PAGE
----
Review: Brian Joss
Ontdekkers Road, Johannesburg, has changed a lot since I lived in nearby Florida, just off Die Ou Pad, more years ago than I care to remember. What hasn’t changed though is its length – it’s many kilometres long and stretches almost to Krugersdorp. It was home to a couple of bio-cafes, butchers, hardware stores, banks, motor dealers and bottle stores, and the people who had businesses there were for the most part hard-working and honest, at least those who I knew or with whom I had a nodding acquaintance. In places it was down-at-heel but if there was any drug dealing it was well hidden.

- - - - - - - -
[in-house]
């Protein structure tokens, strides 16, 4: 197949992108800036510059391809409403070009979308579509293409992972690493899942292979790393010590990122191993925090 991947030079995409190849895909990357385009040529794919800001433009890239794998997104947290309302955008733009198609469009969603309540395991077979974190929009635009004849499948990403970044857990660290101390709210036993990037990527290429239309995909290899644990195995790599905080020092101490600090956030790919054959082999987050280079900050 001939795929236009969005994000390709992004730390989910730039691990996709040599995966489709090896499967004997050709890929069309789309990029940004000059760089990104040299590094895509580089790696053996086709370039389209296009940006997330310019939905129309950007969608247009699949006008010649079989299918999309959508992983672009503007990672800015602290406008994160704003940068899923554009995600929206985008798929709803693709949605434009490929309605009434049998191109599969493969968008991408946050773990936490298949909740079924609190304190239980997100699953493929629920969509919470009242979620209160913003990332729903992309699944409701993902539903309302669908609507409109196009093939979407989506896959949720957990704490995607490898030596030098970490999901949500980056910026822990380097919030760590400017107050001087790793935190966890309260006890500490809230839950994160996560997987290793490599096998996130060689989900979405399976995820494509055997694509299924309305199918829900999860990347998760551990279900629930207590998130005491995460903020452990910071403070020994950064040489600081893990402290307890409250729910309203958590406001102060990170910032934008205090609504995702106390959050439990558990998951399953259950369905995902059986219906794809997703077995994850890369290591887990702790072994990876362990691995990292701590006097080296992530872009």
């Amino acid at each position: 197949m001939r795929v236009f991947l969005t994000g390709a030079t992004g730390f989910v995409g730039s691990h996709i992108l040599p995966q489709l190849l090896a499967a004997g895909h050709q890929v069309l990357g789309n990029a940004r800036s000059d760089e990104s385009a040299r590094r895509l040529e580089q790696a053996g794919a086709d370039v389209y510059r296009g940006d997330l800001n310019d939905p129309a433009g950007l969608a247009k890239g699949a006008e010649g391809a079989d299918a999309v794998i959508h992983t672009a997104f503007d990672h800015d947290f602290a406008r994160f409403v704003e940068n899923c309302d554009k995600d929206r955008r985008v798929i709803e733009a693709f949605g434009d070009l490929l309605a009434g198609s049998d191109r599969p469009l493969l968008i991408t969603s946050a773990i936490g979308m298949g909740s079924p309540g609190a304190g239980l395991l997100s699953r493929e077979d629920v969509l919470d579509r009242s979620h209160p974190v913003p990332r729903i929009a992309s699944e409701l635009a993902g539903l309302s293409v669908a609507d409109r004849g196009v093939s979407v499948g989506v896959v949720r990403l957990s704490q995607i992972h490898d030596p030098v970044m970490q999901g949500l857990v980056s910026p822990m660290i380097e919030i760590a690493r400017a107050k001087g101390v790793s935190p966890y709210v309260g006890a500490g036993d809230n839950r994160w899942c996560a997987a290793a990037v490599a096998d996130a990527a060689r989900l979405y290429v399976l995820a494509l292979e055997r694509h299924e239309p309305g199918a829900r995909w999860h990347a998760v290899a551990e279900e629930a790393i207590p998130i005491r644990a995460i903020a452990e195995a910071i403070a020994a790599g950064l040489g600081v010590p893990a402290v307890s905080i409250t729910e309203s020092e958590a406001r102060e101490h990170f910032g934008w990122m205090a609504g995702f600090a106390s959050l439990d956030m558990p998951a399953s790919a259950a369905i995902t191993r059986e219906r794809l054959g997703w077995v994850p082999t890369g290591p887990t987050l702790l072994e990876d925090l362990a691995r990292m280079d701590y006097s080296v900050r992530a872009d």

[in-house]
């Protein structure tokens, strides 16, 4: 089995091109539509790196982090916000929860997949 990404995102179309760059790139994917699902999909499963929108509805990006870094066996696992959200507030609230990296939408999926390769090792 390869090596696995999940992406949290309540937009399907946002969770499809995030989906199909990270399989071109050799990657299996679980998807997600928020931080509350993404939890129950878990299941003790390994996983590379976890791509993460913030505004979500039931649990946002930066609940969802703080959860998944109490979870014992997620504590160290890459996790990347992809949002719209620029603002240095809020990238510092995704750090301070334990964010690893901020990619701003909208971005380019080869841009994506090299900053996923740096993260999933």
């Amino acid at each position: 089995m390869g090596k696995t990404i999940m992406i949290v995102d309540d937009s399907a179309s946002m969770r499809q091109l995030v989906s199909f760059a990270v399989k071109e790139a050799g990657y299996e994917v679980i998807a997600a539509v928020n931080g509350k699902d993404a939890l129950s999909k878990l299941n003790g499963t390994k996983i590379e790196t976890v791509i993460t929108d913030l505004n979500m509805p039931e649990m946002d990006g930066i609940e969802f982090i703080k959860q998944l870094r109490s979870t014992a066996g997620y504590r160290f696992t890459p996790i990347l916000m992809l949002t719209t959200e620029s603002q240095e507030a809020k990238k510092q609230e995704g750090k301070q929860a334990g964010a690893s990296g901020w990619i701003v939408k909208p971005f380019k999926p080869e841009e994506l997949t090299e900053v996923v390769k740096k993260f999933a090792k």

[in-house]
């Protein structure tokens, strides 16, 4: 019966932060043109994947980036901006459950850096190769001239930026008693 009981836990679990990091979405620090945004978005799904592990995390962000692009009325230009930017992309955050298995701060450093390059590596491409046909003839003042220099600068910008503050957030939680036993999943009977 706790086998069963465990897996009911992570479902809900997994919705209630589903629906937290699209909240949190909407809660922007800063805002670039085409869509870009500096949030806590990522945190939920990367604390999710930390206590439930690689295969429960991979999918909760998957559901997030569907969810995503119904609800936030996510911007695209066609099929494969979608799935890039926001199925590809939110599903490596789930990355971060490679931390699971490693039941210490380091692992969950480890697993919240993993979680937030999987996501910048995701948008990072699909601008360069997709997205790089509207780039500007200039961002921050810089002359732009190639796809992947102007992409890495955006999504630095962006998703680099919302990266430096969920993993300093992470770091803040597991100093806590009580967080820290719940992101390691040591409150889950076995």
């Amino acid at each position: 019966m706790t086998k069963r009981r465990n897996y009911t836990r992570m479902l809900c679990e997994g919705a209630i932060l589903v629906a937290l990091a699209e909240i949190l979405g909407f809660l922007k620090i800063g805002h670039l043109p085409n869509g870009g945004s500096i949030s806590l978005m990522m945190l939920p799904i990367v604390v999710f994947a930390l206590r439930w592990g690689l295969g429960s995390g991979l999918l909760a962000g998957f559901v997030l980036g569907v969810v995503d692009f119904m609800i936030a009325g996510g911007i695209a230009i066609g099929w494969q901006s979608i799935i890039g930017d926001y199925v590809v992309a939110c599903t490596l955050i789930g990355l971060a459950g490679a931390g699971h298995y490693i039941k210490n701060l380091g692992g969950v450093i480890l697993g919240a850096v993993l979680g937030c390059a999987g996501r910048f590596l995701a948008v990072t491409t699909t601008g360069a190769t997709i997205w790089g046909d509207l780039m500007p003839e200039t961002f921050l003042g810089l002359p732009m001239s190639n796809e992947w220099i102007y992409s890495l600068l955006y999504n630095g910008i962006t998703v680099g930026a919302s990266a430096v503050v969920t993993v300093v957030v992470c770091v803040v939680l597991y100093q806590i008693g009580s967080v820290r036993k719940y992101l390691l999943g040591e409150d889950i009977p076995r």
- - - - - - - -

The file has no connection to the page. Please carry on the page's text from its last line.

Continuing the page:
Journalist McNally, who works in radio and is a founding member of the Citizen Justice Network tells the story of Ontdekkers Road today. It is a street inhabited by drug lords, dealers, murderers, vigilantes, honest citizens ,and corrupt cops who are in cahoots with the dealers, taking bribes, left right and centre, without any sense of shame. But in the cesspool that is Ontdekkers Road, one man Raymond, from his shop, is recording in his notebook the daily activities of the dirty cops and storing the details on a flash card. But what he wants is for the police to be accountable. Raymond is not above bearding the lion in his den: speaking to the commanders of the various police stations that fall into the Ontdekkers Road area: this includes Sophiatown, which used to be known as Triomf in the apartheid years, Florida and Brixton, whom he persuades to come and watch the activities on the strip or tell them who the corrupt cops are. Then McNally introduces Raymond to Colonel Khaba who has been deployed to Sophiatown from Johannesburg. Khaba was previously at Ladysmith, where apparently something went wrong but he doesn’t elaborate. In addition to Khaba there is Wendy, a police reservist whose policeman husband was murdered by a drug lord and her adult son is an addict, so she also wants what Raymond and Khaba want, an honest police service. They have their eye on Obi, a drug dealer and Lerato, a police officer who terrorise Ontdekkers Road and the dealers, not to arrest them but to take bribes. McNally tells the story as he sees it and through the voices of the various characters, good and bad. There are some interesting vignettes, especially one about the pastor whose church was above Raymond’s shop. Every drug dealer under the control of Obi, who was trying to take over from another drug lord, a Nigerian, Chuba, had to attend Sunday services but then the pastor started skimming the take. The Street is an insightful look at the breakdown of law and order and is probably a microcosm of what happens across South Africa.